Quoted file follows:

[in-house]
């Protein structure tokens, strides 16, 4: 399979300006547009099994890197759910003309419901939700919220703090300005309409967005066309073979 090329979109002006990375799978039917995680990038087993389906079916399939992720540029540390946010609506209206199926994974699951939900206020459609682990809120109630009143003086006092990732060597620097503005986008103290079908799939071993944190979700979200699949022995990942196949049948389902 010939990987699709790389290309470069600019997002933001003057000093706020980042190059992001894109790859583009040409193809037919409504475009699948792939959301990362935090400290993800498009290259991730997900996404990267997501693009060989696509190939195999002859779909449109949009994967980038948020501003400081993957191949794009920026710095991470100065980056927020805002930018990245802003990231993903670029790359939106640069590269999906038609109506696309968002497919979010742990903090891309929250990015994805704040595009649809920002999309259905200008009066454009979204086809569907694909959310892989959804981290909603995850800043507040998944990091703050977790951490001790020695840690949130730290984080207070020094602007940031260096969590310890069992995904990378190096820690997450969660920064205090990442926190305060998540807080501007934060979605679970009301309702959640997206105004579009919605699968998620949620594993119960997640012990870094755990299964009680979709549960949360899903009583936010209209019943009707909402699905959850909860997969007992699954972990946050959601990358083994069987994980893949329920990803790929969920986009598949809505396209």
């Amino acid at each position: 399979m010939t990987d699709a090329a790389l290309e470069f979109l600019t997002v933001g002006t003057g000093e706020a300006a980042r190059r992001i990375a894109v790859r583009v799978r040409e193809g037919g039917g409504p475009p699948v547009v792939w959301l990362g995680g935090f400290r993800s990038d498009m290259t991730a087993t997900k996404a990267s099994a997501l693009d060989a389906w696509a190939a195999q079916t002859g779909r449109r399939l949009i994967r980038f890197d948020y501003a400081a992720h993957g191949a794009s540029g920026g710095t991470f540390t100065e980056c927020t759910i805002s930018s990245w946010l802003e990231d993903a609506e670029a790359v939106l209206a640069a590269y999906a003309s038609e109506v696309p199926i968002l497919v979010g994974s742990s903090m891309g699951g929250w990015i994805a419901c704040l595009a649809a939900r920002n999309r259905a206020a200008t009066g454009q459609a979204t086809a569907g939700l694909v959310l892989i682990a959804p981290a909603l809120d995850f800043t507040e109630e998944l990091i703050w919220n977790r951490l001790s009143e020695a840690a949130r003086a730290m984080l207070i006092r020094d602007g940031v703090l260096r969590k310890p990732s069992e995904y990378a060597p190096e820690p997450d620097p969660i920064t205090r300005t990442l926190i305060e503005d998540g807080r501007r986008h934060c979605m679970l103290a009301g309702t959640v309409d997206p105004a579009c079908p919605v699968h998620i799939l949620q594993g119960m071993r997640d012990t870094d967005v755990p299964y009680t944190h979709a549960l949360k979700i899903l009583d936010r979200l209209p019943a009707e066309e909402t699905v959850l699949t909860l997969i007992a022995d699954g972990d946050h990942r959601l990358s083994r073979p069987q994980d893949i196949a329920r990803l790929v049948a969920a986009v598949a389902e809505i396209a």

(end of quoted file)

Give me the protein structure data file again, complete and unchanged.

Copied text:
[in-house]
């Protein structure tokens, strides 16, 4: 399979300006547009099994890197759910003309419901939700919220703090300005309409967005066309073979 090329979109002006990375799978039917995680990038087993389906079916399939992720540029540390946010609506209206199926994974699951939900206020459609682990809120109630009143003086006092990732060597620097503005986008103290079908799939071993944190979700979200699949022995990942196949049948389902 010939990987699709790389290309470069600019997002933001003057000093706020980042190059992001894109790859583009040409193809037919409504475009699948792939959301990362935090400290993800498009290259991730997900996404990267997501693009060989696509190939195999002859779909449109949009994967980038948020501003400081993957191949794009920026710095991470100065980056927020805002930018990245802003990231993903670029790359939106640069590269999906038609109506696309968002497919979010742990903090891309929250990015994805704040595009649809920002999309259905200008009066454009979204086809569907694909959310892989959804981290909603995850800043507040998944990091703050977790951490001790020695840690949130730290984080207070020094602007940031260096969590310890069992995904990378190096820690997450969660920064205090990442926190305060998540807080501007934060979605679970009301309702959640997206105004579009919605699968998620949620594993119960997640012990870094755990299964009680979709549960949360899903009583936010209209019943009707909402699905959850909860997969007992699954972990946050959601990358083994069987994980893949329920990803790929969920986009598949809505396209």
């Amino acid at each position: 399979m010939t990987d699709a090329a790389l290309e470069f979109l600019t997002v933001g002006t003057g000093e706020a300006a980042r190059r992001i990375a894109v790859r583009v799978r040409e193809g037919g039917g409504p475009p699948v547009v792939w959301l990362g995680g935090f400290r993800s990038d498009m290259t991730a087993t997900k996404a990267s099994a997501l693009d060989a389906w696509a190939a195999q079916t002859g779909r449109r399939l949009i994967r980038f890197d948020y501003a400081a992720h993957g191949a794009s540029g920026g710095t991470f540390t100065e980056c927020t759910i805002s930018s990245w946010l802003e990231d993903a609506e670029a790359v939106l209206a640069a590269y999906a003309s038609e109506v696309p199926i968002l497919v979010g994974s742990s903090m891309g699951g929250w990015i994805a419901c704040l595009a649809a939900r920002n999309r259905a206020a200008t009066g454009q459609a979204t086809a569907g939700l694909v959310l892989i682990a959804p981290a909603l809120d995850f800043t507040e109630e998944l990091i703050w919220n977790r951490l001790s009143e020695a840690a949130r003086a730290m984080l207070i006092r020094d602007g940031v703090l260096r969590k310890p990732s069992e995904y990378a060597p190096e820690p997450d620097p969660i920064t205090r300005t990442l926190i305060e503005d998540g807080r501007r986008h934060c979605m679970l103290a009301g309702t959640v309409d997206p105004a579009c079908p919605v699968h998620i799939l949620q594993g119960m071993r997640d012990t870094d967005v755990p299964y009680t944190h979709a549960l949360k979700i899903l009583d936010r979200l209209p019943a009707e066309e909402t699905v959850l699949t909860l997969i007992a022995d699954g972990d946050h990942r959601l990358s083994r073979p069987q994980d893949i196949a329920r990803l790929v049948a969920a986009v598949a389902e809505i396209a």